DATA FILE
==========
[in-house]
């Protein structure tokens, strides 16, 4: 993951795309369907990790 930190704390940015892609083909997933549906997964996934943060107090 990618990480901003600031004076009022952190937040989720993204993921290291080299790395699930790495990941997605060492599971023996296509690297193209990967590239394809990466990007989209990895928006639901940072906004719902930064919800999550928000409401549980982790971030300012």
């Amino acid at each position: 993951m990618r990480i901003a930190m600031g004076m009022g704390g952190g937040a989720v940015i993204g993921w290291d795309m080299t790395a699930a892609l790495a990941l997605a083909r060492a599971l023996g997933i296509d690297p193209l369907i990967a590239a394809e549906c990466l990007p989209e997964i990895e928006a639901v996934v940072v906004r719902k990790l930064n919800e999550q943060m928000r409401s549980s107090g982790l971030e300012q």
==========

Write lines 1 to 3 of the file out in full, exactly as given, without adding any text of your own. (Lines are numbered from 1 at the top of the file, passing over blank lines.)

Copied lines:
[in-house]
């Protein structure tokens, strides 16, 4: 993951795309369907990790 930190704390940015892609083909997933549906997964996934943060107090 990618990480901003600031004076009022952190937040989720993204993921290291080299790395699930790495990941997605060492599971023996296509690297193209990967590239394809990466990007989209990895928006639901940072906004719902930064919800999550928000409401549980982790971030300012």
């Amino acid at each position: 993951m990618r990480i901003a930190m600031g004076m009022g704390g952190g937040a989720v940015i993204g993921w290291d795309m080299t790395a699930a892609l790495a990941l997605a083909r060492a599971l023996g997933i296509d690297p193209l369907i990967a590239a394809e549906c990466l990007p989209e997964i990895e928006a639901v996934v940072v906004r719902k990790l930064n919800e999550q943060m928000r409401s549980s107090g982790l971030e300012q």